HMS Durban

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As part of the research for the book Facts About Durban I collected details on a number of ships which were named after Durban and I posted them on the site here. A little while later I not only discovered that HMS Durban had visited Durban in 1926 but managed to buy a copy of the souvenir booklet produced by the Durban Publicity Association in honour of the occasion.

It was packed with interesting information about the Durban of those days and I posted a page with some of the details. A little while ago a reader asked if I could provide the entire contents of the booklet for some research they were doing so I scanned the whole thing and uploaded it to this site. The download link is on the visit page if anyone is interested.

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3 Responses

  1. Gerald Buttigieg
    | Reply

    That is a real collector’s item, Allan and I have down loaded it to add to my collection of Durban memorabilia. What I find interesting about these type of publications is that within them you get clues about what was current at the time. My particular interest is in the telephone exchanges of Durban and here we are given that two exchanges had just been opened on the Berea. In addition it states that the Central Exchange had not yet been automated by 1926. As there were only 6 telephone exchanges ever built by the Durban Corporation Telephone Department, the information in the booklet gives a timeline. No doubt somewhere in the archives there could be found when all 6 exchanges were commissioned but that type of information is not readily available. However what can be deduced is that the Stamford Hill Exchange in Windermere Road has the year “1923” on the facade which must be one of the exchanges. The only other exchange on the Berea was The Toll Gate exchange (in Berea Road near Hunt Road) which means it was commissioned in 1925/1926. The Stamford Hill Exchange code was “3” (all numbers began with 3) and Tollgate’s code was “4”. So what of the other code digts then? Well “2” was used in Central so all Central numbers strated with “2” but as the booklet states not automated yet meaning calls were put through by operators. In the 1930’s a new exchange was installed at Central Exchange which had exchange code “6” and was used to service the Durban North area. Also in the mid 1930’s another exchange was commissioned called Congella at the corner of Francois Road and Bartle Road (now a pre primary school) with exchange code “5”. So by the mid 30s, codes 2, 3, 4, 5 and 6 were in use. In the early 60s, due to the expansion of the network, a new central switching exchange was commissioned and coded “Central 31”. This exchange necessitated that all the satellite exchanges working off it had to add an additional code digit added and codes 3, 4 and 5 became “33”, “34” and “35”. In April 1969, the Durban Corporation Telephone Network was taken over by the Dept. of Posts and Telecommunications due to the introduction of National Subscriber Trunk Dialling (NSTD) which saw the demise of the “Number Please/ Nommer Asseblief” with telephone subscribers being able to dial trunk calls themselves.The exchanges “2” and “6” were earmarked for decommissioning and these were replaced by two new exchanges built at the Beach Telephone Exchange Complex, Seaview Street, namely “Beach 37”, followed by “Beach 32”. Beach 37 was my “baby” as I was posted to the complex building whilst it was being built and then was involved with the installation of the exchange itself followed by its commissioning in 1975. Both exchanges were built to full capacity that is they could each serve 10 000 subscribers. They were Siemens EMD exchanges.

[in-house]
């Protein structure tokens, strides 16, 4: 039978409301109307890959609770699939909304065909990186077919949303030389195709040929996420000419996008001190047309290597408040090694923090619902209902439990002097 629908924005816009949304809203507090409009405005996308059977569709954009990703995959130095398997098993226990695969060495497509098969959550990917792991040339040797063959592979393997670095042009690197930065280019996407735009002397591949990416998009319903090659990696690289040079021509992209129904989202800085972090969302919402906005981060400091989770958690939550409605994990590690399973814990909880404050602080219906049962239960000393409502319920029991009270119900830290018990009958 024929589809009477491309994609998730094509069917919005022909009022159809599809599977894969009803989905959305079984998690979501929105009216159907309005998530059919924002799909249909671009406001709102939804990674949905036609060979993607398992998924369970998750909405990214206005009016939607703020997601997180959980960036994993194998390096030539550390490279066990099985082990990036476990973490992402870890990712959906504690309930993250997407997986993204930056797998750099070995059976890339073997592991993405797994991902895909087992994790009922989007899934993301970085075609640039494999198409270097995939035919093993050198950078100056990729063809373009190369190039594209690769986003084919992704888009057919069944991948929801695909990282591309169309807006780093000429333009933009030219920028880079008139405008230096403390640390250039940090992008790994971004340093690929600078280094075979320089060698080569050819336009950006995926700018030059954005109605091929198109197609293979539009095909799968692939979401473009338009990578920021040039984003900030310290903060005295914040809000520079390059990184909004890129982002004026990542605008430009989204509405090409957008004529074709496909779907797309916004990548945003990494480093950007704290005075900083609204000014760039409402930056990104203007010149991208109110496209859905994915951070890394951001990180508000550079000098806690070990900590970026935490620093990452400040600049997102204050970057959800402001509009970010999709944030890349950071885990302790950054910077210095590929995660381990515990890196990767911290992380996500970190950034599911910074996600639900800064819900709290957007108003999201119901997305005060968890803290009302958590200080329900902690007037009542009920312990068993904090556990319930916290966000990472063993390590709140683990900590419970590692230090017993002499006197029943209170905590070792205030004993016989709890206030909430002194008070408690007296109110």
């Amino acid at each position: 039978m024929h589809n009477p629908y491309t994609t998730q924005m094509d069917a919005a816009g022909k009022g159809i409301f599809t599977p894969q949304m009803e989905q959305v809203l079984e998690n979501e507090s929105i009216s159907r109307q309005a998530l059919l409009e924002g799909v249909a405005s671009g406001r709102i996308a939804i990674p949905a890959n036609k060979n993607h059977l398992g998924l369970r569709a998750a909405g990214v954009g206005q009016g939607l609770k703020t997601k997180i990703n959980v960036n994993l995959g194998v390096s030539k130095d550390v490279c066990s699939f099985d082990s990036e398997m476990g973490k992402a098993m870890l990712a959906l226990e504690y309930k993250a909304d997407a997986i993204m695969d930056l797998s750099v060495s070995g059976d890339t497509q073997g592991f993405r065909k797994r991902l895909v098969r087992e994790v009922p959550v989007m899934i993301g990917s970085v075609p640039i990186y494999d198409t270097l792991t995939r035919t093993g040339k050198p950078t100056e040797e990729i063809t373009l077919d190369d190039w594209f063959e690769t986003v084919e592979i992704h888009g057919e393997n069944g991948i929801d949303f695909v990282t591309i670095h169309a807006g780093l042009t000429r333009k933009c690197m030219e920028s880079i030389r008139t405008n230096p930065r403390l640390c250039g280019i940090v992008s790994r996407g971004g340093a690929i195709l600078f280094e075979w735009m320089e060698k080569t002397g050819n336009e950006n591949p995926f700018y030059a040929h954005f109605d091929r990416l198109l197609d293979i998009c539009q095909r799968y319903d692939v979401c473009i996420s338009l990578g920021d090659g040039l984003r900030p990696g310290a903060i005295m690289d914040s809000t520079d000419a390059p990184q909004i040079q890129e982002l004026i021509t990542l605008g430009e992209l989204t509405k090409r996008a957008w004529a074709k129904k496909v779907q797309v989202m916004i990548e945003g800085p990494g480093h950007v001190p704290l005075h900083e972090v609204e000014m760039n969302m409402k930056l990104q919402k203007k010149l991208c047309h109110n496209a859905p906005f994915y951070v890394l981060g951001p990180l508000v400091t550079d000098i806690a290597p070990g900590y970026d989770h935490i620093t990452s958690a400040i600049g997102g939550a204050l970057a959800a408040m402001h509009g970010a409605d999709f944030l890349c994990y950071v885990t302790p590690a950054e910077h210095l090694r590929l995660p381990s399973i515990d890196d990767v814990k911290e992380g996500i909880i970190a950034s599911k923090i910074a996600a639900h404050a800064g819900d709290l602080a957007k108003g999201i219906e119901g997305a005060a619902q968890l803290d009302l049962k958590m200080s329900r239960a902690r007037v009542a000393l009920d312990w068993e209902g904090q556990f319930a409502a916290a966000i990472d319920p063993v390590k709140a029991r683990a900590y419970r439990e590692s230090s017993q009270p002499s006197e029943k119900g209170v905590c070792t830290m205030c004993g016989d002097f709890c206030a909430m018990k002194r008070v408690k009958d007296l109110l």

2. Mike
    | Reply

    Some rather nice photos of the crew in Durban (expand the picture by clicking on it).

    Also click the following for some more photos….from the first page as above.

    see HMS Durban, China Station 1926-28

  3. cheryl tebbutt
    | Reply

    named JENNIFER ADENDORF, think she lived on the Berea. (this was after 1968

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